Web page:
If you've followed international hockey in any meaningful fashion over the past decade, you've definitely seen Ben Bowns steal a game or two for Great Britain.
Year after year, every time Britain is involved internationally, Bowns is there. He has represented the team at the men's level since 2012-13, but played his first games with the U-18 team back in 2008. He's won the top goaltender award at the Division IA World Junior tournament, has been named the British or EIHL netminder of the year five times and whenever GB needs a big win, Bowns is involved.
"I think Bowns would now be regarded as the best GB goalie we’ve ever had," longtime British sports journalist and commentator Bob Ballard said. "Bowns is the glue that holds the team together."
Fifty-two saves against Sweden. Forty-one against Slovakia. Outscored 6-2. If it wasn't for Bowns' netminding heroics, both could have been much, much worse. If it wasn't for Liam Kirk being one of the tournament's top goal-scorers, Bowns would be the clear team MVP right now. Great Britain will not be advancing to the quarter-finals, nor did they ever expect to. But for the No. 19 ranked team in IIHF play, Bowns has been instrumental in the team's long-term success. And at 30, he's nowhere near done yet.
Hungary's Ádám Vay was named the top goaltender at the Division IA World Championship in 2018, and for good reason. But if it wasn't for some outstanding performances from Bowns that year, Great Britain wouldn't have advanced to the top division for 2019 - and he wouldn't have been able to backstop his team to demote France and keep GB up for 2020 and 2021.
"(Goaltending) was the Achilles heel over the last 30 years or so I’ve watched and covered the national team," Ballard said. "Our goaltending generally was average. He commands his goal and you can see the defencemen have faith in him."
Bowns has played in 36 career World Championship games over eight tournaments. His next game played will tie him with Stevie Lyle for the all-time team record after just passing Stephen Murphy's total of 35 over the weekend. Both of those goalies were great in their own right, but what Bowns has done - even over the past two tournaments - and the countless other big moments he has been a part of makes him the best to ever dress in GB's goal crease.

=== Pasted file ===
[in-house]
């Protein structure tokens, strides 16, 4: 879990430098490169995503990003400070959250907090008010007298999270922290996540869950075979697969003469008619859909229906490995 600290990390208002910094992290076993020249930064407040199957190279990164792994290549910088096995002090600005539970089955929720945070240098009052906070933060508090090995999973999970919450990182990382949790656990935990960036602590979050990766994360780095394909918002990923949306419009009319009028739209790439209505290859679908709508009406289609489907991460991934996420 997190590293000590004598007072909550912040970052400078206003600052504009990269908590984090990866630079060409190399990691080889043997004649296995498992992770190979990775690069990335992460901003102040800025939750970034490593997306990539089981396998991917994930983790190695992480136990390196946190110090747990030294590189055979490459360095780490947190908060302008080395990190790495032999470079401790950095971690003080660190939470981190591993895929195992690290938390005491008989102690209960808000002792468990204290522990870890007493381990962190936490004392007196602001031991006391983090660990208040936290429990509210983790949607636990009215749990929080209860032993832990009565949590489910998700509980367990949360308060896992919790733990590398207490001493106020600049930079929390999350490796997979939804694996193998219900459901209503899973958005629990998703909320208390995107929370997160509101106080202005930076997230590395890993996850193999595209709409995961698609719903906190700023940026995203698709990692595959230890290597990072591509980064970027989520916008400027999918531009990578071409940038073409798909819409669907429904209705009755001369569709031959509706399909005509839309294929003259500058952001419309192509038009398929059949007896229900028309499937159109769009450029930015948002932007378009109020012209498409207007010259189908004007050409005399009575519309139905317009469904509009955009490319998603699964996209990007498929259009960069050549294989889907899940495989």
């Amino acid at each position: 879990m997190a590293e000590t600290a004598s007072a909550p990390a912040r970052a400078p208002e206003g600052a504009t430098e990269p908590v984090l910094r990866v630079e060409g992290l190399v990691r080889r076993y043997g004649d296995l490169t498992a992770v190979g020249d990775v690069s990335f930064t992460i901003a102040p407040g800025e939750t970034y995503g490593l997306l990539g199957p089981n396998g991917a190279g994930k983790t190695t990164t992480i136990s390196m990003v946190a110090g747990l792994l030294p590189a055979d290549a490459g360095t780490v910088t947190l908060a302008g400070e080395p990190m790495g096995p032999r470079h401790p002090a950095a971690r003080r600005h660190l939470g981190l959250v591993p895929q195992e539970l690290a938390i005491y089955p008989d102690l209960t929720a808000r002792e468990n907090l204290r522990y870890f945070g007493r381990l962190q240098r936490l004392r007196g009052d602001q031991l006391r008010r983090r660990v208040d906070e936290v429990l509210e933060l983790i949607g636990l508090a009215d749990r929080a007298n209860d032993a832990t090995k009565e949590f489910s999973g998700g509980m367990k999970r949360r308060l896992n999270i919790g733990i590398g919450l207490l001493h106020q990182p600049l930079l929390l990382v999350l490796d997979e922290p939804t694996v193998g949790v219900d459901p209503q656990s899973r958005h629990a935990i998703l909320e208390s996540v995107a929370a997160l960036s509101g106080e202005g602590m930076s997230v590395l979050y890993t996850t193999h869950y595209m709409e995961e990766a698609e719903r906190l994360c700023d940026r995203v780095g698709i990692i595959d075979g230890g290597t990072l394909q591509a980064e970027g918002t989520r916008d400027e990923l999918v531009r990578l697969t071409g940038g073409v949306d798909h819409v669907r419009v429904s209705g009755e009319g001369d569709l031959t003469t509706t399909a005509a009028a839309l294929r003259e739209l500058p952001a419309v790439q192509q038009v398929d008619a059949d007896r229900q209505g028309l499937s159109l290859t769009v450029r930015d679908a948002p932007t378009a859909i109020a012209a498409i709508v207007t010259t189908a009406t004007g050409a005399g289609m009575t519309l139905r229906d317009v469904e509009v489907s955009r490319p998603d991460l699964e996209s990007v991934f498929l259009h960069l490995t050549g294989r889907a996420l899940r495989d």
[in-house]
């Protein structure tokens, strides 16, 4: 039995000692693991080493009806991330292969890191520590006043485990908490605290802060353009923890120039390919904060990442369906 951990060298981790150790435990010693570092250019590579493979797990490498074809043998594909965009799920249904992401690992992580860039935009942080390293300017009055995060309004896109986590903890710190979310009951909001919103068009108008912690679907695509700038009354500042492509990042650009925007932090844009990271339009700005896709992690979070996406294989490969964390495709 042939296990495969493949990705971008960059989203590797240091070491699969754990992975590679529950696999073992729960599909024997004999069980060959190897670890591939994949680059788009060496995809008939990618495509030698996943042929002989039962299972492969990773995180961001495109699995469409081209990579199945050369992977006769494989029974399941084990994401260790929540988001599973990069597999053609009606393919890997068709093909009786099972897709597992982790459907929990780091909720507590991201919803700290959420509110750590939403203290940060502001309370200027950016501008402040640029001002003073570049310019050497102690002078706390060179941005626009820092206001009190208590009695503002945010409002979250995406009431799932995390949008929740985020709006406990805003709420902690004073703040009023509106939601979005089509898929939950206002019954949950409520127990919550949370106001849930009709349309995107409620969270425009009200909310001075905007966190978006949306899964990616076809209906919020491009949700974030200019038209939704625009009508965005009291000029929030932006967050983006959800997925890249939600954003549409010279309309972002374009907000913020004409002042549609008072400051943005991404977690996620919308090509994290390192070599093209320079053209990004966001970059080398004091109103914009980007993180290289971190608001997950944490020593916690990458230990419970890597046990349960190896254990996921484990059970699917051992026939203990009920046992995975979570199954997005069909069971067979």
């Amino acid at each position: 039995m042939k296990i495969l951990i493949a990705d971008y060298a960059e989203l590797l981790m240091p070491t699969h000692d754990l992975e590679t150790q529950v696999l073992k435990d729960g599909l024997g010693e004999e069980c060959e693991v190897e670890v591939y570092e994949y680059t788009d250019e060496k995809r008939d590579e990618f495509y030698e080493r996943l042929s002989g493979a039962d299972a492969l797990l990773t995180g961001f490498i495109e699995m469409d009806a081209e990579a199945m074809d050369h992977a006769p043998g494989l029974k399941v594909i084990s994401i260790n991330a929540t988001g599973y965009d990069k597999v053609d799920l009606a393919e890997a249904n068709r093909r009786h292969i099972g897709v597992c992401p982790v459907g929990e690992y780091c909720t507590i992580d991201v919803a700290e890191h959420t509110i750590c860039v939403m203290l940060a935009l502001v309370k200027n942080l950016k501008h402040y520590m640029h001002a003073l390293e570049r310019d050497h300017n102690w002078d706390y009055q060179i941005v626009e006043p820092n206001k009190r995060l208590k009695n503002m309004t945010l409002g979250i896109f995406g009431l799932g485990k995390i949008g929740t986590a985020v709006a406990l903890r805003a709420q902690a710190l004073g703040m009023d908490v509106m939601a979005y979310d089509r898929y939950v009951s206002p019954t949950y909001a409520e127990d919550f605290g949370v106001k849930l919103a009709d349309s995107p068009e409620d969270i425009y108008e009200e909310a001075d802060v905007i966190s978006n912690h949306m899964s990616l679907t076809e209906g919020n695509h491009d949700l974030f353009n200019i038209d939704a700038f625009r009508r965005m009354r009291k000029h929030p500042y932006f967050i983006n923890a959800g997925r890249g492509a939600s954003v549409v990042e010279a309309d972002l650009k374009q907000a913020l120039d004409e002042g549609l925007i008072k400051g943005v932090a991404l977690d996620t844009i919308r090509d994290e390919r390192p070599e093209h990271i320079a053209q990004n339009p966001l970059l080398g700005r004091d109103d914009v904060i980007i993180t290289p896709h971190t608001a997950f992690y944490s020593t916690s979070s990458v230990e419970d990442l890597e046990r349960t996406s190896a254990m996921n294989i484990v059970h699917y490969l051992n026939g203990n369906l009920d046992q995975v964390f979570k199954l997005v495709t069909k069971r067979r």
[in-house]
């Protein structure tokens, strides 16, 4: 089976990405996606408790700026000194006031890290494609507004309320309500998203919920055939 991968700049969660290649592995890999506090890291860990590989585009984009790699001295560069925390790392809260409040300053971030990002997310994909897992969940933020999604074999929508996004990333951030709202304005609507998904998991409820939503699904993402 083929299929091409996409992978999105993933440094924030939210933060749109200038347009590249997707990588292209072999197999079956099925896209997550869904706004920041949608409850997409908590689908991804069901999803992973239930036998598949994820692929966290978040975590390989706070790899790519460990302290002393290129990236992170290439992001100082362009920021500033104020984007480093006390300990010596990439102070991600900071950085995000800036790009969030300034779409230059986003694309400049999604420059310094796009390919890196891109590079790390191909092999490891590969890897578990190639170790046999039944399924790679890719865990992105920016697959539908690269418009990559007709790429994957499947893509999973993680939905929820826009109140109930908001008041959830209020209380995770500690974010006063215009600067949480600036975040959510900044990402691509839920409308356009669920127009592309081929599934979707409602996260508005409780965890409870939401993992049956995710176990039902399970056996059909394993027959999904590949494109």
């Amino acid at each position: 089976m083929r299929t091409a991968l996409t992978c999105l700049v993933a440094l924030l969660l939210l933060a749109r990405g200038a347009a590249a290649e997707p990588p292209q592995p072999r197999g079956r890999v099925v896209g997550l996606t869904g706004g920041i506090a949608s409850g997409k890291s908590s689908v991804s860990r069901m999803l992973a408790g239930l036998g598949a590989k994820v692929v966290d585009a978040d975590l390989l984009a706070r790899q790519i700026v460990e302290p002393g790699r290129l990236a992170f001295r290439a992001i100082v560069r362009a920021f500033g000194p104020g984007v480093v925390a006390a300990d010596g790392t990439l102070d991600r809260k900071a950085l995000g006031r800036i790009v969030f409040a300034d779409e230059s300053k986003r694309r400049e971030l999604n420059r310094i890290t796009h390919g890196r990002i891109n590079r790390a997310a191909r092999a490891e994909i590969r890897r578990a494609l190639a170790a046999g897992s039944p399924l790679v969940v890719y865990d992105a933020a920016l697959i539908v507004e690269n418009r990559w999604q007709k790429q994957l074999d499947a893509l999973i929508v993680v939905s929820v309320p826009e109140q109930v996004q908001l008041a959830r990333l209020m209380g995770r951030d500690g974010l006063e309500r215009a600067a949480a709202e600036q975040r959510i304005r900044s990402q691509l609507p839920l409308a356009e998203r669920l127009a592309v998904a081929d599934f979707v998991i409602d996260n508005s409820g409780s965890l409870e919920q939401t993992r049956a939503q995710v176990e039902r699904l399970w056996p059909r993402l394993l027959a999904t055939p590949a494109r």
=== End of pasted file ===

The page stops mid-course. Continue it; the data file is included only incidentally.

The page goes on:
"(Bowns is) a fierce competitor, but also works tirelessly from what I’ve seen," Free Sports broadcaster Aaron Murphy said. "I think he also loves playing against fast team, loves the challenge of stopping pucks from NHL guys.
"He’s also different in mindset than other goalies you find at the international level. We’ve interviewed him live on air during an intermission segment. Not a lot of goalies want to talk on game day, et alone live during a game. He’s a guy that can focus on what it takes to win huge games, yet still enjoy it all and the experiences of being at the top level."
Domestically, Bowns has spent his best years as a goaltender with the Cardiff Devils. He typically would play nearly every game in a season – he's one of just two goaltenders (Shane Owen did so the same year as Bowns) to play in all 60 games in a campaign when he did so in 2018-19 with Cardiff. There's a reason why he has led the EIHL in wins multiple times in his career, including the past three complete seasons.
Bowns made the move to Austria to start the 2020-21 season, joining the ICEHL's Graz 99ers. Bowns had a respectable 13-game stretch with Graz after fighting off a leg injury, sharing the net with Edmonton Oilers prospect Olivier Rodrigue and 21-year-old Felix Nussbacher. Bowns returned to the United Kingdom to play for the Nottingham Panthers in the EIHL for its mini-tournament series to end the year and Bowns, with fellow Team GB goalie Jackson Whistle, were able to secure the title. While it wasn't a full season, it did add to his two previous EIHL full-season league titles, and his trophy case that continues to grow on an annual basis.
Every time he plays internationally, there are calls for Bowns to get an NHL contract, or at least a training camp visit. The NHL was never in the cards for Bowns, and likely never will be, but big performances for your country can be a major source of pride - and people notice.
Bowns has many years left to go internationally. Unlike with teams like Canada or the United States, where the competition for goalie spots changes often, Bowns should still be the team's starter for most of the next decade. Bowns will need to have some more outstanding performances if Great Britain is going to stay in the top division, but his continued success will be important in showing young kids that you can be a star at this level and not be an NHL-quality player.
When you're a team like Britain – small, trying to punch above its weight class – the focus is on inspiring the youth to taking part in the sport in the future to help further improve the nation's standing in international play. If there was an award for the player most important to its team's play in this tournament, Bowns would be that guy almost year after year. Hopefully, by the time he retires, Great Britain has a plethora of good, young talent to take his place, and that his work was more than just helping his team in the present – also setting the standard of the quality goaltending Britain can develop locally.